NBA draft prospect Troy Brown: 'I compare myself to Andre Iguodala'

NBA draft prospect Troy Brown: 'I compare myself to Andre Iguodala'


NBA draft prospect Troy Brown: 'I compare myself to Andre Iguodala'

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Troy Brown played one year for the Oregon Ducks before declaring for the NBA Draft. At 18, he is one of the youngest prospects in the 2018 class and also one of the most versatile with great prowess on both ends of the floor.

As he continues developing, it’s possible he might be one of the most promising players among all who will be on the board in the upcoming draft.

He caught up with HoopsHype before his draft workout with the Denver Nuggets.

How much of this process are you enjoying and having fun with it? How much of it as a countdown to the finish line?

Troy Brown: I’m definitely having fun with it but there are both sides. I’m having more fun than anything because I came in as an underdog. I didn’t have a great season in college and people questioned my talent and my athletic ability. But proving people wrong and playing my game and showing them all of my production levels have all been amazing.

After workouts in exit interviews, when I hear good things, it feels great. It’s starting to pick up because teams weren’t very interested at first coming into the process. But I did well at my pro day and people are starting to hear that I’m doing well at the team workouts, too. So I can’t wait for the draft so that I know where I’m going.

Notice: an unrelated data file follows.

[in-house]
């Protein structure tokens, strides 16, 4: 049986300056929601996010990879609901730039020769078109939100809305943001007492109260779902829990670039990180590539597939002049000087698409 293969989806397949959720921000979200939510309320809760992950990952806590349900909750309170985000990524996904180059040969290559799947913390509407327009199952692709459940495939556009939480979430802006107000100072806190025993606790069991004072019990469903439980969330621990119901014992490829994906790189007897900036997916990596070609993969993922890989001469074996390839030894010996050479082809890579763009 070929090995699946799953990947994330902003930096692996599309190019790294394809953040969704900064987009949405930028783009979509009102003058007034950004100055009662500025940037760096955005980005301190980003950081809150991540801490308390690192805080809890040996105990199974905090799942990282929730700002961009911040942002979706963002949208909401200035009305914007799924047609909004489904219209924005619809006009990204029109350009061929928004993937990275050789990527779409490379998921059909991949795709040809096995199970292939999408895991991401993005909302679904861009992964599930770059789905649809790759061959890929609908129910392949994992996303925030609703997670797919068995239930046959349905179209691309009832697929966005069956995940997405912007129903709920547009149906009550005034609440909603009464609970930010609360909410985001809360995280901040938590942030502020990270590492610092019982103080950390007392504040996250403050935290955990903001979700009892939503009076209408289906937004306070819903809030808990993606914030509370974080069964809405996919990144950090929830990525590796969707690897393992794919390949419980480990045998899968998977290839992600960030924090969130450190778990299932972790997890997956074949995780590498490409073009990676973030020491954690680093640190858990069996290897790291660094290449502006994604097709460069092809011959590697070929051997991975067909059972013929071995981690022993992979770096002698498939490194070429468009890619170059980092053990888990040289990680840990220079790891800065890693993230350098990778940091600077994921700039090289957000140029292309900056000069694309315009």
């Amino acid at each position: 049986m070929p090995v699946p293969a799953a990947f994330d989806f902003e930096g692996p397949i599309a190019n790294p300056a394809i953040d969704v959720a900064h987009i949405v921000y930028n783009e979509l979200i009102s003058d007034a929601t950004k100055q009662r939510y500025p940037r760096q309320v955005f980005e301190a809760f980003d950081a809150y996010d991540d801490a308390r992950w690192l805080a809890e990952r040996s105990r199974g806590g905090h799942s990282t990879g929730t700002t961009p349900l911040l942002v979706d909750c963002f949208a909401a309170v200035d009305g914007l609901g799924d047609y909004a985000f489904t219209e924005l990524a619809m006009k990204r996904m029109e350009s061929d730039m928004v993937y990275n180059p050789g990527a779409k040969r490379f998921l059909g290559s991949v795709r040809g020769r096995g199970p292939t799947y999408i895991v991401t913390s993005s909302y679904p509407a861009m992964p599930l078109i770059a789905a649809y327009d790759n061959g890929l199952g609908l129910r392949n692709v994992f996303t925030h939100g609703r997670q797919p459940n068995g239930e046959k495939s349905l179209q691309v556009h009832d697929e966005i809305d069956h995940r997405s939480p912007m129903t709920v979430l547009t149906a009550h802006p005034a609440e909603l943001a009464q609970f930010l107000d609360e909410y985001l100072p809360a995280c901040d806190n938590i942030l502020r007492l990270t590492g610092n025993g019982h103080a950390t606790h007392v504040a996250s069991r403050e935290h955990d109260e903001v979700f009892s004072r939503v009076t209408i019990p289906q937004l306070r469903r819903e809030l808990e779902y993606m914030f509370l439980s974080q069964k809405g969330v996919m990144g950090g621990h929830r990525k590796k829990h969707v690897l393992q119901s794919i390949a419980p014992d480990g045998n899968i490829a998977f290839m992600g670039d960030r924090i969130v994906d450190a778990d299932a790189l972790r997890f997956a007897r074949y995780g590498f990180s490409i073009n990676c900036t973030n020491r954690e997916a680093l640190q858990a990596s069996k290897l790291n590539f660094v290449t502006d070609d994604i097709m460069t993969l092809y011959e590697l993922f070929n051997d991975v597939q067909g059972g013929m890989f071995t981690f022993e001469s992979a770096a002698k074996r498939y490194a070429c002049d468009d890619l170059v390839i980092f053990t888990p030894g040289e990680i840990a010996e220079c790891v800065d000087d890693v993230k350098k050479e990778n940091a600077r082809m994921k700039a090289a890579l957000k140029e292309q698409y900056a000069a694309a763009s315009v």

What role are you feeling for yourself on the court both next season and in the future? Are there any players that come to mind as a potential comparison for you?

TB: I’m getting different things from different teams based on what they need. I feel I can fit a lot of roles and a lot of people see me as a 3-and-D player. I can come in and knock down shots and then get to the basket and make plays for my teammates while also locking down on defense. I can switch onto point guards, shooting guards and small forwards.

I’ve been comparing myself to Ben Simmons because he’s always a threat to produce a triple-double and plays point forward. But in a smaller role, I compare myself to Andre Iguodala. He comes out and does everything. He is such a spark plug and I want to provide that, too. I can come in and make stuff happen for the team. There are a lot of different things that I can check off that other prospects aren’t doing.

What kind feedback have you received from the teams you have met with so far during your predraft process?

TB: I’m getting really good feedback, just talking about my versatility and what I can bring to the game. A lot of teams are happy that I’m going to their workouts. They’re saying I look a lot better than I did during the season and we talk about my progression and my potential. Now that I’m playing, I’m hearing that I jump a lot higher and I’m bouncier and I’m a lot quicker than they saw in college.

What other prospects are you working out with? Are there any other NBA players who have been on the court with you?

TB: We have NBA veterans like Alan Anderson and Jared Dudley. They have really helped me with reads and getting accustomed to that. When we play three-on-three and I have them on my team, it helps a lot. I’m the young guy so I’m able to make the plays but they can help me make the right reads and I’ve enjoyed it.

I’ve been working out a lot with prospects like Gary Trent Jr. and Kenrich Williams as well as Anfernee Simons at Impact in Las Vegas. My teammate from Oregon MiKyle McIntosh is working out with me there too. He’s such a good guy, always joking around and I love to be around him. When I did my Pro Day in California, we had Arizona’s Rawle Alkins and UNLV’s Brandon McCoy. There’s plenty of talent.